Dr Nitschke is at present under investigation for an application to import the sedative nembutal to use as a sleeping pill for a terminally ill patient.
The Australian Health Practitioner Regulation Agency received a new notification of concern about Dr Nitschke's promotion of a suicide system using nitrogen and his links with Max Dog Brewing. The agency has launched a new inquiry.
Max Dog Brewing, which is described on euthanasia websites as a "very welcome development" because it can provide an imported nitrogen cylinder for $550, is a shelf company ultimately owned and solely controlled by Dr Nitschke.
The AHPRA has been told that Dr Nitschke has been advising his supporters he was developing a new regulator for use with nitrogen, instead of helium, and developing a system for delivering nitrogen bottles.
Nitrogen cylinders tend to be used for food processing and beer production. They face Customs and safety restrictions for import and delivery.
The Australian understands the AHPRA has sent a notification of the inquiry to Dr Nitschke as part of the investigation process.
Dr Nitschke last night told The Australian he could not comment and had not yet been notified of the latest inquiry.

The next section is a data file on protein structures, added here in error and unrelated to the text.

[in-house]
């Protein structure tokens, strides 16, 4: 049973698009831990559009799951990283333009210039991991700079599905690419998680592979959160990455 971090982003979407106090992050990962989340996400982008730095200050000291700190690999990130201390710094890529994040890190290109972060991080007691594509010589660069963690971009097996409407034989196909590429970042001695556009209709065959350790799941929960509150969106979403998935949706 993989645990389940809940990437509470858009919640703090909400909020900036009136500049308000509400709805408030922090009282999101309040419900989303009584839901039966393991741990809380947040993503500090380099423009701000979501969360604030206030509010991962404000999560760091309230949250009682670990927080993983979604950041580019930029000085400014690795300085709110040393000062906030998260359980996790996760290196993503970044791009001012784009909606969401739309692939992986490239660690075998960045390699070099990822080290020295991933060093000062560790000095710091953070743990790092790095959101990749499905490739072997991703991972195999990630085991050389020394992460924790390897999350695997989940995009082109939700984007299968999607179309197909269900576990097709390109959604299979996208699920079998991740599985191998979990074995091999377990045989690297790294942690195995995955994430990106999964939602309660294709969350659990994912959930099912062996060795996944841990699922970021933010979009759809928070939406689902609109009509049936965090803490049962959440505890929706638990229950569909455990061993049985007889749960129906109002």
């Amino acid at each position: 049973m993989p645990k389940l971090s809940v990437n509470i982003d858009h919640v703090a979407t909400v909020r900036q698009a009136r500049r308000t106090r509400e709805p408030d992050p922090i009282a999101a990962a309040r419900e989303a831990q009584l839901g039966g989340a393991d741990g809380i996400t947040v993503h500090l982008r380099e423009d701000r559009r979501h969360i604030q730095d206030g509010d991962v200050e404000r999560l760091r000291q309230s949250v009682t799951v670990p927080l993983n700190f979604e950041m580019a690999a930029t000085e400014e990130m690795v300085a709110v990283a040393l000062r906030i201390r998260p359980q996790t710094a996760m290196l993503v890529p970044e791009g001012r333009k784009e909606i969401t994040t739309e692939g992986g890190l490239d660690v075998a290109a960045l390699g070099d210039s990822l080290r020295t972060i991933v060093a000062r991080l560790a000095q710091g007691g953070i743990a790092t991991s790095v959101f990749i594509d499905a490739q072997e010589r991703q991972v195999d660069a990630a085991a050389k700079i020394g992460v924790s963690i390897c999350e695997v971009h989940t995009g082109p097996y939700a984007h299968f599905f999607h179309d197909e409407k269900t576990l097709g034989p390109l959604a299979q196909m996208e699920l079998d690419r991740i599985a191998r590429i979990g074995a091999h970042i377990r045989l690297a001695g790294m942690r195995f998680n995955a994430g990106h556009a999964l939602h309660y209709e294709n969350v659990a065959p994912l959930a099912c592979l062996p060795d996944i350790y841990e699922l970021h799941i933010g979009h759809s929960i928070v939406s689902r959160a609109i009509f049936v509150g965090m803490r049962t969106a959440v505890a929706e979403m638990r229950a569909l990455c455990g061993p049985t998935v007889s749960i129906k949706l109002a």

An AHPRA spokeswoman said the authority did not comment on individual cases or inquiries.
The notification to the medical regulatory body came from anti-euthanasia campaigner Paul Russell, the chief executive of Hope, which works to stop assisted suicide.
Mr Russell said Dr Nitschke's comments to the Herald Sun newspaper two weeks ago left "a great deal unsaid and many questions in need of answers".
Dr Nitschke said two weeks ago that his voluntary euthanasia group, Exit International, had sold 50 gas kits and ordered another 100 -- most of which had already been pre-ordered.
He said there had been a surge in demand from people wanting the gas.
"If people really want an anonymous death, that is one that will never be detected, (this) is really your only option," Dr Nitschke told the Herald Sun.